Take our Survey

Reference: Platara M, et al. (2006) The Transcriptional Response of the Yeast Na+-ATPase ENA1 Gene to Alkaline Stress Involves Three Main Signaling Pathways. J Biol Chem 281(48):36632-42

Reference Help

Abstract


Adaptive response of the yeast S. cerevisiae to environmental alkalinization results in remodeling of gene expression. A key target is the gene ENA1, encoding a Na+-ATPase, whose induction by alkaline pH has been shown to involve calcineurin and the Rim101/Nrg1 pathway. Previous functional analysis of the ENA1 promoter revealed a calcineurin-independent pH responsive region (ARR2, 83 nt). We restrict here this response to a small (42 nt) ARR2 5'-region, named MCIR (Minimum Calcineurin Independent Response), which contains a MIG element, able to bind Mig1,2 repressors. High pH-induced response driven from this region was largely abolished in snf1 cells and moderately reduced in a rim101 strain. Cells lacking Mig1 or Mig2 repressors had a near wild type response, but the double mutant presented a high level of expression upon alkaline stress. Deletion of NRG1 (but not of NRG2) resulted in increased expression. Induction from the MCIR region was marginal in a quadruple mutant lacking Nrg1,2 and Mig1,2 repressors. In vitro band shift experiments demonstrated binding of Nrg1 to the 5' end of the ARR2 region. Furthermore, we show that Nrg1 binds in vivo around the MCIR region under standard growth conditions, and that binding is largely abolished after high pH stress. These results allow postulating that the calcineurin-independent response of the ENA1 gene is under the regulation of Rim101 (through the Nrg1 repressor) and Snf1 (through the Nrg1 and Mig2 repressors). Accordingly to this scenario, induction by alkaline stress of the entire ENA1 promoter in a snf1 rim101 mutant in the presence of the calcineurin inhibitor FK506 is completely abolished. Therefore, the transcriptional response to alkaline stress of the ENA1 gene is a complex matter that integrates three different signaling pathways.

Reference Type
Journal Article
Authors
Platara M, Ruiz A, Serrano R, Palomino A, Moreno F, Arino J
Primary Lit For
Additional Lit For
Review For

Interaction Annotations


Increase the total number of rows showing on this page by using the pull-down located below the table, or use the page scroll at the table's top right to browse through the table's pages; use the arrows to the right of a column header to sort by that column; filter the table using the "Filter" box at the top of the table; click on the small "i" buttons located within a cell for an annotation to view further details about experiment type and any other genes involved in the interaction.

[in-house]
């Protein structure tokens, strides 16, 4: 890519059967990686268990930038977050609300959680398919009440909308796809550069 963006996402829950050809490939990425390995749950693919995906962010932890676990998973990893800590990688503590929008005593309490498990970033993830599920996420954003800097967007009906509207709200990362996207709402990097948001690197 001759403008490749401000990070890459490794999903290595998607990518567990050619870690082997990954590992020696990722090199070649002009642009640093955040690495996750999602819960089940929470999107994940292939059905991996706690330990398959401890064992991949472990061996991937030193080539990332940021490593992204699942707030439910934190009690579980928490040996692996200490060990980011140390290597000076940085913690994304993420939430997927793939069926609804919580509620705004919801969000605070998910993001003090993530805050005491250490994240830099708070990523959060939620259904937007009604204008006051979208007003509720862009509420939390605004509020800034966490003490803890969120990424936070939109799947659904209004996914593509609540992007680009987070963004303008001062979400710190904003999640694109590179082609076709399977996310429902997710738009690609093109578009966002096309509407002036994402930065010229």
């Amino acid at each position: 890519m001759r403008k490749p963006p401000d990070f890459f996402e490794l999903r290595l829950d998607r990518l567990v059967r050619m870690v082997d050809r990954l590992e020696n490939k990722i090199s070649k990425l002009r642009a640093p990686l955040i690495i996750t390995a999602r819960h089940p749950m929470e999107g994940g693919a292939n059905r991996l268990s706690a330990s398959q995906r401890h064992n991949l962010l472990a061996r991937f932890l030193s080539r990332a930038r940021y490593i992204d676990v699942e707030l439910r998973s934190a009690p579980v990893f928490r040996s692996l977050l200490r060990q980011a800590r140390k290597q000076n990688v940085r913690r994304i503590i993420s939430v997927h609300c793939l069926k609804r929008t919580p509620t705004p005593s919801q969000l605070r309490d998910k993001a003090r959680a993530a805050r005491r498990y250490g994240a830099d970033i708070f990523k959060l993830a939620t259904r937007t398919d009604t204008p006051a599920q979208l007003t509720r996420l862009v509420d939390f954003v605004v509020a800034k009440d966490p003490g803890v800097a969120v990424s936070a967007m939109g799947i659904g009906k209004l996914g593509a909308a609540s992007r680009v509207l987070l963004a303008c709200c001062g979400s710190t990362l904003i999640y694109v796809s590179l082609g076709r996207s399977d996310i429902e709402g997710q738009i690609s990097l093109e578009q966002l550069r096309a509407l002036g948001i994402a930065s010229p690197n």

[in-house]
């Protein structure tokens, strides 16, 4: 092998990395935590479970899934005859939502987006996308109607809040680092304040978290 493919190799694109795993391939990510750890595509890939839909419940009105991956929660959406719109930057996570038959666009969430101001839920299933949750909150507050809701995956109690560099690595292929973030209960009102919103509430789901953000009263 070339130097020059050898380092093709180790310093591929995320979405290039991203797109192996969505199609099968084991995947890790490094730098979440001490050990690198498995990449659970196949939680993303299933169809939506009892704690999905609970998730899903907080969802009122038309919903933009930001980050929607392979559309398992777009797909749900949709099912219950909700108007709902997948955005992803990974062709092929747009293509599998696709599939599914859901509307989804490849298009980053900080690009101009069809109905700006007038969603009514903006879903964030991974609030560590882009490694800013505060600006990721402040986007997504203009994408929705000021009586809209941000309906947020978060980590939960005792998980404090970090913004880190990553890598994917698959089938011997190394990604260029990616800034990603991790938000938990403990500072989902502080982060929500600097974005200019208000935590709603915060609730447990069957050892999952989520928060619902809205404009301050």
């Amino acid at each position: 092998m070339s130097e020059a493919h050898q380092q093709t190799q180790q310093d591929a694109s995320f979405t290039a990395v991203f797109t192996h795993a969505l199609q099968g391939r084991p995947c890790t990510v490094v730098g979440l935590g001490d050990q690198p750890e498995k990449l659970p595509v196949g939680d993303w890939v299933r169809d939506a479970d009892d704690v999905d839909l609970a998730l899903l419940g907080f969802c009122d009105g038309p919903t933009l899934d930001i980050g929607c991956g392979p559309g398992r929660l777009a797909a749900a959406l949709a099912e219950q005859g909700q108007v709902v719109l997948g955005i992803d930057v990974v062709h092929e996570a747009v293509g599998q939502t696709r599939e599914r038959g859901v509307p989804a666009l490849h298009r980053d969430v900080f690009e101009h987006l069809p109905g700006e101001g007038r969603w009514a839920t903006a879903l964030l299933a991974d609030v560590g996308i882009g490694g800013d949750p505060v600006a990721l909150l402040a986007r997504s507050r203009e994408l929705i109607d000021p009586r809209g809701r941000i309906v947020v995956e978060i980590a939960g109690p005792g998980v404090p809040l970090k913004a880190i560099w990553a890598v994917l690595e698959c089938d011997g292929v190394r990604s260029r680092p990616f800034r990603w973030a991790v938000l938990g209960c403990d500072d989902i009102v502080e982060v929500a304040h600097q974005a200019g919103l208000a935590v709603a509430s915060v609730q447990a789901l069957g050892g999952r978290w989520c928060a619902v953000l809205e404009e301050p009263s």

Interactor Interactor Type Assay Annotation Action Modification Phenotype Source Reference

Gene Ontology Annotations


Increase the total number of rows showing on this page using the pull-down located below the table, or use the page scroll at the table's top right to browse through the table's pages; use the arrows to the right of a column header to sort by that column; filter the table using the "Filter" box at the top of the table.

Gene Gene Ontology Term Qualifier Aspect Method Evidence Source Assigned On Annotation Extension Reference

Phenotype Annotations


Increase the total number of rows showing on this page using the pull-down located below the table, or use the page scroll at the table's top right to browse through the table's pages; use the arrows to the right of a column header to sort by that column; filter the table using the "Filter" box at the top of the table; click on the small "i" buttons located within a cell for an annotation to view further details.

Gene Phenotype Experiment Type Mutant Information Strain Background Chemical Details Reference

Regulation Annotations


Increase the total number of rows displayed on this page using the pull-down located below the table, or use the page scroll at the table's top right to browse through the table's pages; use the arrows to the right of a column header to sort by that column; to filter the table by a specific experiment type, type a keyword into the Filter box (for example, “microarray”); download this table as a .txt file using the Download button or click Analyze to further view and analyze the list of target genes using GO Term Finder, GO Slim Mapper, SPELL, or YeastMine.

Regulator Target Experiment Assay Construct Conditions Strain Background Reference